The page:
Express requests are sent to the AMP by the Parsing Engine each time it needs access to data dictionary information from the DBC database, which is not cached in memory.
While user requests (such as SQL queries you are running) have to pass several stages in the Parsing Engine (resolving, syntax checking, permission checking, optimization), express requests bypass all these steps.
Instructions for express requests go directly to the AMP, as they are created and issued by the RDBMS, and therefore it’s not needed, for example, to do syntax or permission checking.
Many of the Parsing Engine modules can issue express requests:
- The Optimizer will require access to statistics information.
- The Resolver will need to access DBC tables holding information about located objects.
- The module checking permissions will need to access the DBC tables containing information about permissions.
When the Parsing Engine needs access to DBC to do its task, but the information is not cached, Teradata will send an express request to the AMP(s).
While express requests are usually fast and efficient, they may become problematic if the AMP runs out of AMP worker tasks. If this happens, express requests are queued like all other tasks in the AMP’s queue (workload type 01 or “continued work”).
Without AMP worker tasks, parsing your query (or what PE module is missing) is delayed until AMP worker tasks are free.
You can quickly analyze such situations by checking the column ParserExpReq from DBC.DBQLOGTBL. High numbers are the indication of “out of AMP-worker-task” situations.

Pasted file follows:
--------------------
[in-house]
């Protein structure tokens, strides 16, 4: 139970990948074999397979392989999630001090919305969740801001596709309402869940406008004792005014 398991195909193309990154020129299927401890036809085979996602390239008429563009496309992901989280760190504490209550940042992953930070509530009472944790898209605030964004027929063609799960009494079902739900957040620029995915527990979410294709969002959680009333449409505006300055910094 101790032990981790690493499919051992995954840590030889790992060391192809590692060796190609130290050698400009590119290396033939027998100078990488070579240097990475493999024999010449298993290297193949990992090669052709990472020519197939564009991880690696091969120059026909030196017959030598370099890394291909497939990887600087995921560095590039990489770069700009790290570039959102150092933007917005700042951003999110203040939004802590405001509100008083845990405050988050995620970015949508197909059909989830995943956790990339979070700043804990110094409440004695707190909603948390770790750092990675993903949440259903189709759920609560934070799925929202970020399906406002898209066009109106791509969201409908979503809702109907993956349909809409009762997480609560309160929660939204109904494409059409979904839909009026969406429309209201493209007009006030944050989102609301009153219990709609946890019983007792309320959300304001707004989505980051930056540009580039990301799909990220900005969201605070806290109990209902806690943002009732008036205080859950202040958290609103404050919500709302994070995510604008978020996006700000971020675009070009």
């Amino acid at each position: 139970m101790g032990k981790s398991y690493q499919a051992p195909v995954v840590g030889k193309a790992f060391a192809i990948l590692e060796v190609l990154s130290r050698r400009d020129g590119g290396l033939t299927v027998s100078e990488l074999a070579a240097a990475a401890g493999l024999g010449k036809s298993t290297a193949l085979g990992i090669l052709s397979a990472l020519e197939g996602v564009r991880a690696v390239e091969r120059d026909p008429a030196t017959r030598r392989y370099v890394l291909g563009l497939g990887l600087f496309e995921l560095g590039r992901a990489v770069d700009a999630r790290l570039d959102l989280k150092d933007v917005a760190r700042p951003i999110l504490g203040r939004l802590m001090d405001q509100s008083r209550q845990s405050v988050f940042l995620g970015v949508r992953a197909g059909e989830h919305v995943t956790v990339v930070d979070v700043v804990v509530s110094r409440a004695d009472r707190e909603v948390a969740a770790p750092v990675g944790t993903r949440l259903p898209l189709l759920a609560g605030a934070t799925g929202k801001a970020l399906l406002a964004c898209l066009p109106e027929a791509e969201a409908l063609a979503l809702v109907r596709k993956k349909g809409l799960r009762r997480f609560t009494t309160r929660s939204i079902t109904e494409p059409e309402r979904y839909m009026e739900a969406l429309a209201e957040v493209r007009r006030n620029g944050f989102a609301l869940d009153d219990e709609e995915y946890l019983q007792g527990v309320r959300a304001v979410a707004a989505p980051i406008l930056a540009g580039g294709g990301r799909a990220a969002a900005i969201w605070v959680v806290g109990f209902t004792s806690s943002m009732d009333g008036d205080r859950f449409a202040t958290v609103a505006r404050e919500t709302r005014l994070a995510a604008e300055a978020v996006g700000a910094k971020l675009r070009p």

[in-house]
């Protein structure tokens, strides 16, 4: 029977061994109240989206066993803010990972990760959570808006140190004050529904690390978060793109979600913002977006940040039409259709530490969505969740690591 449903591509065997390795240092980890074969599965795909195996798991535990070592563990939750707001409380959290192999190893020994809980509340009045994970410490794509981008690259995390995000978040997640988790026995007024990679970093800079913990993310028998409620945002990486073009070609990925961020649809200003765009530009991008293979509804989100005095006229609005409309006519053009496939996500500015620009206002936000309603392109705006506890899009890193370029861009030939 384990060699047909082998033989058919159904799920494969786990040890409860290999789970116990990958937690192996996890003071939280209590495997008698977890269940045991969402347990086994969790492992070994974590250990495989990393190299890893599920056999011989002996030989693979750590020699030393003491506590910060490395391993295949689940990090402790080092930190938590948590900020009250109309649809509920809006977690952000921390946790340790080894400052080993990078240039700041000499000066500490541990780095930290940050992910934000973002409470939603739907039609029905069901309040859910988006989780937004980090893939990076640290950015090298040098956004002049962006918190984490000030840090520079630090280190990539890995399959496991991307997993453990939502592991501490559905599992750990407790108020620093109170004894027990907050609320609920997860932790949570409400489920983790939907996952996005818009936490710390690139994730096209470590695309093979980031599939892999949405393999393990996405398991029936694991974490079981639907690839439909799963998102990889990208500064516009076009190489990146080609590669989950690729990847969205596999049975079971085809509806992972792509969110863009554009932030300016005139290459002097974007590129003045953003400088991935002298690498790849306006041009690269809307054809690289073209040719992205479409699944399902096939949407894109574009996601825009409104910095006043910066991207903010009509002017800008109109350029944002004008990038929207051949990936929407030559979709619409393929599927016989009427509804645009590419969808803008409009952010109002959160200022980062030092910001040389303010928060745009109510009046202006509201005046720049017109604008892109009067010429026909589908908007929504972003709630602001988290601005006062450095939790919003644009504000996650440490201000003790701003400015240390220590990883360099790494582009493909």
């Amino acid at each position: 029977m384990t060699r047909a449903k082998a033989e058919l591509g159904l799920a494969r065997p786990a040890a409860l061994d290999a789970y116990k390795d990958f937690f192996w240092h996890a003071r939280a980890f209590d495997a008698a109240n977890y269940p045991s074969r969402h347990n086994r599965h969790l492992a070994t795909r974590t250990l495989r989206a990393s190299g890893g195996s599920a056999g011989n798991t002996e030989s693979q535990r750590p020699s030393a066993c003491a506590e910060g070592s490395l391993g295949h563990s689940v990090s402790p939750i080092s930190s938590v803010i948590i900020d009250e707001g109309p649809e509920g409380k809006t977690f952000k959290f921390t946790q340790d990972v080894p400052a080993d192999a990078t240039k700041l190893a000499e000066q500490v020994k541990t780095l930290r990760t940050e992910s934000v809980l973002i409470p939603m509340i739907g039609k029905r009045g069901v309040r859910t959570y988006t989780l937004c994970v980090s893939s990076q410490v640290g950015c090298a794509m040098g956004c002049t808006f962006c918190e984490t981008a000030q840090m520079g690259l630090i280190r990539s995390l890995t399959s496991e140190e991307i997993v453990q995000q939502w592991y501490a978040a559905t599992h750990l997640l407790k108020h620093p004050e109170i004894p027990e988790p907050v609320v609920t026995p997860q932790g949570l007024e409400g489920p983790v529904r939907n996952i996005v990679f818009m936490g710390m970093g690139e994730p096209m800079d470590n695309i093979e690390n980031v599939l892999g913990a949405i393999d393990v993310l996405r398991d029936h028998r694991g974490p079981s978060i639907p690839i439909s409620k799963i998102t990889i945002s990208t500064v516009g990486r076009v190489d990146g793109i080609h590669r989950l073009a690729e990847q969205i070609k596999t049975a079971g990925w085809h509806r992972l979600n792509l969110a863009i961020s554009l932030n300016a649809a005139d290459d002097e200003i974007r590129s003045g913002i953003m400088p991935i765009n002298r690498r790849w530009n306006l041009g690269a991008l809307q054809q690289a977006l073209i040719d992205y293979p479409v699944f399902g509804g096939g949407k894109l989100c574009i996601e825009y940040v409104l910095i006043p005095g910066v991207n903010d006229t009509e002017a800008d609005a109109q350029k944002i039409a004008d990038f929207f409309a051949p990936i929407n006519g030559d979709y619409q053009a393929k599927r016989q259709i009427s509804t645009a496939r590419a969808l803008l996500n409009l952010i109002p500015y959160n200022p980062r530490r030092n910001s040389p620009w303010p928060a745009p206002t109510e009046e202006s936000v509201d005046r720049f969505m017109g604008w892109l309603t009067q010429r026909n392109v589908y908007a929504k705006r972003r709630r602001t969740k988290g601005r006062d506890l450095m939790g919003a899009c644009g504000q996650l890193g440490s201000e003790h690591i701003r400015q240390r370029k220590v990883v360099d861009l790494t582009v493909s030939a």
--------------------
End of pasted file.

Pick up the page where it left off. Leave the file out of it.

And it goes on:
On a balanced system, this column will be near zero or NULL (NULL means that Teradata cached all needed information in memory).
Teradata 14.10 offers a new feature to avoid such parsing delays:
Expedition of Teradata Express Requests
These new features (14.10) allow express requests to use the exact mechanism implemented for tactical workload:
Some AMP worker tasks are exclusively reserved for tactical workload queries on each AMP. They are from workload types of 08/09. Reserving AWTs allows executing tactical queries even in a very loaded system as these AWTs will be available (if not entirely occupied by other tactical workloads, of course).
Since Teradata 14.10, the same pool of reserved tactical workload AWTs can be used by the express requests, avoiding being queued on the AMP.
Of course, if tactical queries and express requests share a common pool of AWTs, there is a particular concurrency situation. But as express requests are fast and efficient, this should not be a big issue.